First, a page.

Who doesn’t like free money? 😀 Well, nobody really wants it when it comes with a 20% interest rate. Too many people fall for the romantic side of getting access to thousands now and paying it back later. 6 months free credit … Bla Bla Bla!! Debt can be very beneficial to your overall finances, if managed very well. The problem is, most of us aren’t that great with managing our money. So is credit the answer? And if so, how should it be managed?
If you bite the bullet and really want to venture down the credit card path, we know that searching for a credit card can be an overwhelming and confusing experience. A quick search will bring up a selection of credit cards, all claiming to offer you the best deals and promotions. When promotions are tied into debt…be very afraid.
In simple terms, a credit card is a type of loan. A very short-term loan, with BIG interest rates. They can have some benefits, such as buying now and repaying later and building your credit rating if you plan to get a house or loan down the road. However, there might be better options than a credit card if you are already in debt or need help managing your money.
You must understand what you’re applying for before you sign up for a credit card.
What are the benefits of a credit card?
When one uses their credit card responsibly, it can be a valuable and rewarding way to make
Credit cards offer a quick and handy way to make large and small purchases. A lot of credit
cards also have additional bonuses, for example–
• Consumer protection
• Spread the cost of large purchases
• Loyalty points
What protections do credit cards offer when making purchases?
The level of protection for credit cards is the same as for debit cards. In addition, purchases made with credit or debit cards are protected by ‘chargeback’. Through chargeback, you can claim a refund through your card provider for purchases that don’t arrive or are damaged/ not as described. This protection applies regardless of whether the retailer is still trading or not. Although offering chargeback is not a legal requirement, it is still worked into the procedures of most credit and debit cards. Both Visa and MasterCard have added chargeback to all of their cards.
What is APRC or APR?
APRC stands for Annual Percentage Rate of Change (or Annual Percentage Rate as it’s also known). Mortgages, loans, and credit cards earn their profit from charging APRC and APR. With the help of APRC/ APR, one can understand what percentage of interest you pay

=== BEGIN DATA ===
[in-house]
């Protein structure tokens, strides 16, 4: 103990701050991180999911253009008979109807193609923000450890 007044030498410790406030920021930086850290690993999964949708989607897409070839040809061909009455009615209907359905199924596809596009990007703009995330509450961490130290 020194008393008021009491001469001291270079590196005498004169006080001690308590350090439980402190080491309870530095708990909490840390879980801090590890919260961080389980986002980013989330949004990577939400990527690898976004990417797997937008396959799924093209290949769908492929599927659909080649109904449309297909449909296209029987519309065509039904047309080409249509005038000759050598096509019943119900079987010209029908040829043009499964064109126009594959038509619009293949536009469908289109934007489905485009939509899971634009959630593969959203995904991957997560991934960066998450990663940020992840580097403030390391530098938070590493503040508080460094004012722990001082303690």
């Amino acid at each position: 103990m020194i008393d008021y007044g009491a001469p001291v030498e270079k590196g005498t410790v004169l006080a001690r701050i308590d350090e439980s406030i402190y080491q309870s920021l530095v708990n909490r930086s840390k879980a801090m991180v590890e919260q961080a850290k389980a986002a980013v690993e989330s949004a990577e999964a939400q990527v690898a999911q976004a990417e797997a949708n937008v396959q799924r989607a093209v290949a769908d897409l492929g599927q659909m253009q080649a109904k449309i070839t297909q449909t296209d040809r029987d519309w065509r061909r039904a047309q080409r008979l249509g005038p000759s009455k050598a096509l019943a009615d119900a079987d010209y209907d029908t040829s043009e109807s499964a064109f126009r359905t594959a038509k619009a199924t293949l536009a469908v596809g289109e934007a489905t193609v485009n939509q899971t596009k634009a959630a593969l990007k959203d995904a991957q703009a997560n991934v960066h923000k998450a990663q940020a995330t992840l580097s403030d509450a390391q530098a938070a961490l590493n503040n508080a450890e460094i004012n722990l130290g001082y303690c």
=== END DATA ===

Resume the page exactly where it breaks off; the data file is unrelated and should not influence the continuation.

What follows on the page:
throughout the year. APR can be between 13% to 23% for credit cards, compared to 3% for your mortgage. Credit card companies charge different rates, so you have to be careful while using your credit card to get the best deal offers.
What is the interest-free period?
The majority of credit cards have an initial interest-free period. This means you can borrow money without incurring any interest charges; however, this only applies if you pay off your card in full each month.
It is best to check the exact details of your interest-free card. For instance, it’ll be good to know the –
• Length of the interest-free period
• Charges for cash withdrawals
• Any other additional fees or charges
• The rate which you will begin with post the end of the interest-free period
Do I have to pay fees on my credit card?
If you own a credit card, there are some fees that you need to pay throughout the year.
Stamp duty fee: All credit card owners must pay government stamp duty for each credit card they own at the start of April each year.
Over credit limit fee: This is a fee charged for going over your credit limit.
Cash advance fee: This is a charge made every time you withdraw cash.
Late payment fee: You will have to pay this extra charge if you are late in paying the minimum payment.
Unpaid item fee: You pay this if your payment is returned, i.e. if a cheque bounces or a direct debit does not go through.
Foreign exchange fee: This is a charge for every transaction or cash withdrawal not in euros.
What are the downsides of a credit card?
If it isn’t already obvious, there are plenty of downsides to credit cards. Besides all the fees listed above and all the pitfalls, the banks hope you fall in to, the most significant issue people face with credit cards is managing the debt effectively. If not managed well, the interest quickly sets in and makes the repayments harder and harder. The best action is to pay as much of your bill as you can afford each month and get rid of the debt completely.
Getting a credit card is not a decision that should be taken lightly, even though there a few good reasons to do so. The long-term effects of opening a credit card account are not always positive. So when considering which credit cards to apply for, do some online research on the alternatives before you sign up and don’t take the first offer you get. And if you do get a card, handle it like your behavior will determine your future.